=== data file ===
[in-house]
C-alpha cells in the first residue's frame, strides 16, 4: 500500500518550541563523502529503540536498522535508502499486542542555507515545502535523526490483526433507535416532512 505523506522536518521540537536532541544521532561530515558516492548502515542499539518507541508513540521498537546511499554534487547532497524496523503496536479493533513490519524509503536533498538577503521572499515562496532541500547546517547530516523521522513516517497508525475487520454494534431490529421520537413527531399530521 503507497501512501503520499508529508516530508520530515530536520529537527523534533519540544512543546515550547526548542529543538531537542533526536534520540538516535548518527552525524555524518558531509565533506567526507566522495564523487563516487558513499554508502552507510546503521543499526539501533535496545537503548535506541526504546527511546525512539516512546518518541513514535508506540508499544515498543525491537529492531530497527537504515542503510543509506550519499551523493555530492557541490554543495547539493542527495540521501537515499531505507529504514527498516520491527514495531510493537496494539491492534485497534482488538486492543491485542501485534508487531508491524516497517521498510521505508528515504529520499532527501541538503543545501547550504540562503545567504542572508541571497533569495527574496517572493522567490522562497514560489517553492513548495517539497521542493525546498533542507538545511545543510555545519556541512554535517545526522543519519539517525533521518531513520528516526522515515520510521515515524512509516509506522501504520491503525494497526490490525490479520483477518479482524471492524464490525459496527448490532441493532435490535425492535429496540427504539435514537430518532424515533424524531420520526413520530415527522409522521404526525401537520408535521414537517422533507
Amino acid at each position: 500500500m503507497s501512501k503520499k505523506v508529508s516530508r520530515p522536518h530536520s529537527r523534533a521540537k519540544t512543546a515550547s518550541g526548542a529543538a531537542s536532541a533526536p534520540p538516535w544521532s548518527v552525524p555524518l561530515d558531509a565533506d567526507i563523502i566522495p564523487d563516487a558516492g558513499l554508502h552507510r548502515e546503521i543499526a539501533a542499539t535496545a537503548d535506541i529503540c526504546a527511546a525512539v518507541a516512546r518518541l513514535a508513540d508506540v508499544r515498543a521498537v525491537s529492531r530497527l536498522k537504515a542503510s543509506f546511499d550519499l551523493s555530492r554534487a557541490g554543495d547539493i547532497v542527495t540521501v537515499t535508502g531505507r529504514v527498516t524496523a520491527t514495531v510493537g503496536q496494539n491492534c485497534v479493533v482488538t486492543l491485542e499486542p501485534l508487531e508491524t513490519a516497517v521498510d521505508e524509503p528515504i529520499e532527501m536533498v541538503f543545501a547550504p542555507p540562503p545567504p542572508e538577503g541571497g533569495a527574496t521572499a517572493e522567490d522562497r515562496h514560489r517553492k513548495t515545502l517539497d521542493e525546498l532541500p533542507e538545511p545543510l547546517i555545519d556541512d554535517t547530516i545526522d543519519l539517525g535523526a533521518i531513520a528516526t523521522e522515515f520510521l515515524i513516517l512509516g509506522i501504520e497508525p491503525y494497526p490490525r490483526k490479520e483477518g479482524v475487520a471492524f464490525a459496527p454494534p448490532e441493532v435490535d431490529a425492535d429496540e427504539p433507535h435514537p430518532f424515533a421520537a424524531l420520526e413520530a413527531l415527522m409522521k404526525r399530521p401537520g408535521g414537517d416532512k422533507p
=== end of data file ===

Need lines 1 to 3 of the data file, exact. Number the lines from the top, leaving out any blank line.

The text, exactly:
[in-house]
C-alpha cells in the first residue's frame, strides 16, 4: 500500500518550541563523502529503540536498522535508502499486542542555507515545502535523526490483526433507535416532512 505523506522536518521540537536532541544521532561530515558516492548502515542499539518507541508513540521498537546511499554534487547532497524496523503496536479493533513490519524509503536533498538577503521572499515562496532541500547546517547530516523521522513516517497508525475487520454494534431490529421520537413527531399530521 503507497501512501503520499508529508516530508520530515530536520529537527523534533519540544512543546515550547526548542529543538531537542533526536534520540538516535548518527552525524555524518558531509565533506567526507566522495564523487563516487558513499554508502552507510546503521543499526539501533535496545537503548535506541526504546527511546525512539516512546518518541513514535508506540508499544515498543525491537529492531530497527537504515542503510543509506550519499551523493555530492557541490554543495547539493542527495540521501537515499531505507529504514527498516520491527514495531510493537496494539491492534485497534482488538486492543491485542501485534508487531508491524516497517521498510521505508528515504529520499532527501541538503543545501547550504540562503545567504542572508541571497533569495527574496517572493522567490522562497514560489517553492513548495517539497521542493525546498533542507538545511545543510555545519556541512554535517545526522543519519539517525533521518531513520528516526522515515520510521515515524512509516509506522501504520491503525494497526490490525490479520483477518479482524471492524464490525459496527448490532441493532435490535425492535429496540427504539435514537430518532424515533424524531420520526413520530415527522409522521404526525401537520408535521414537517422533507
Amino acid at each position: 500500500m503507497s501512501k503520499k505523506v508529508s516530508r520530515p522536518h530536520s529537527r523534533a521540537k519540544t512543546a515550547s518550541g526548542a529543538a531537542s536532541a533526536p534520540p538516535w544521532s548518527v552525524p555524518l561530515d558531509a565533506d567526507i563523502i566522495p564523487d563516487a558516492g558513499l554508502h552507510r548502515e546503521i543499526a539501533a542499539t535496545a537503548d535506541i529503540c526504546a527511546a525512539v518507541a516512546r518518541l513514535a508513540d508506540v508499544r515498543a521498537v525491537s529492531r530497527l536498522k537504515a542503510s543509506f546511499d550519499l551523493s555530492r554534487a557541490g554543495d547539493i547532497v542527495t540521501v537515499t535508502g531505507r529504514v527498516t524496523a520491527t514495531v510493537g503496536q496494539n491492534c485497534v479493533v482488538t486492543l491485542e499486542p501485534l508487531e508491524t513490519a516497517v521498510d521505508e524509503p528515504i529520499e532527501m536533498v541538503f543545501a547550504p542555507p540562503p545567504p542572508e538577503g541571497g533569495a527574496t521572499a517572493e522567490d522562497r515562496h514560489r517553492k513548495t515545502l517539497d521542493e525546498l532541500p533542507e538545511p545543510l547546517i555545519d556541512d554535517t547530516i545526522d543519519l539517525g535523526a533521518i531513520a528516526t523521522e522515515f520510521l515515524i513516517l512509516g509506522i501504520e497508525p491503525y494497526p490490525r490483526k490479520e483477518g479482524v475487520a471492524f464490525a459496527p454494534p448490532e441493532v435490535d431490529a425492535d429496540e427504539p433507535h435514537p430518532f424515533a421520537a424524531l420520526e413520530a413527531l415527522m409522521k404526525r399530521p401537520g408535521g414537517d416532512k422533507p